Edin Omanovic of Privacy International lamented the potential for privacy breaches in the system, saying The register: “Time and time again, we have seen the introduction of surveillance technology for very specific purposes, only to slip into other areas of application.” Omanovic continued:
The dashboard was taken offline a few hours later The register alert officials. Sheffield City Council and South Yorkshire police added: “As soon as it was brought to our attention, we took steps to address the immediate risk and to make the information no longer visible to the Sheffield City Council and South Yorkshire Police have also informed the Office of the Information Commissioner and we will continue to investigate how this has happened and do our best to ensure that it does not happen. reproduce more. “
A total of 8,616,198 vehicle movement records, by hour, place and license plate, were available on the dashboard last week, The register understand. This number has steadily increased as more and more license plates were captured by the 100 live cameras feeding the system, and vehicle locations were recorded with time stamps.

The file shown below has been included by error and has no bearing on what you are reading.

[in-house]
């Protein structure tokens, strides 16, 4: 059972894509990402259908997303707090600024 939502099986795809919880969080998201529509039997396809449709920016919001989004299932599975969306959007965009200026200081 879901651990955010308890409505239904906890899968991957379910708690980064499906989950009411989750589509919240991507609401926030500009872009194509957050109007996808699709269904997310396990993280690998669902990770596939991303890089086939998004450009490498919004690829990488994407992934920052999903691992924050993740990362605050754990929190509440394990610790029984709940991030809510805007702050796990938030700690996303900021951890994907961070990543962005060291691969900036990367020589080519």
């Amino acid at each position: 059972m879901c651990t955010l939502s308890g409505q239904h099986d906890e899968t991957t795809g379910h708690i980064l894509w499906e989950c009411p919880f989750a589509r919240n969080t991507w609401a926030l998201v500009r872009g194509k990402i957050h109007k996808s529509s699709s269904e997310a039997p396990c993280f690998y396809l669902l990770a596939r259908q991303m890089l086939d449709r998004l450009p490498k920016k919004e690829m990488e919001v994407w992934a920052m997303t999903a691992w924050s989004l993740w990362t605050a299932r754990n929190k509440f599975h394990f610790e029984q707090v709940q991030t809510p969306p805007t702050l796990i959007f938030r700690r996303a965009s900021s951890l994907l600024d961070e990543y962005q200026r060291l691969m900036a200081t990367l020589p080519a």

A screen capture showing the route of a license plate through the Sheffield ANPR network, sent to The register. On the left, the location of the camera that spotted the plate and the time stamps, and on the right, the license plate. All details have been hidden for reasons of confidentiality … Click to enlarge
A camera alone recorded at least 13,000 license plates on Thursday, April 13 – after capturing 21,000 on Monday, February 24, before the United Kingdom entered its coronavirus lock, we understand.
The exposed dashboard was in use, we were told reliably, journal entries being processed and marked as “deleted” as recently as last Wednesday (April 22). We understand that some links on the publicly exposed dashboard, however, have returned error messages when clicked, such as the so-called “pick list”.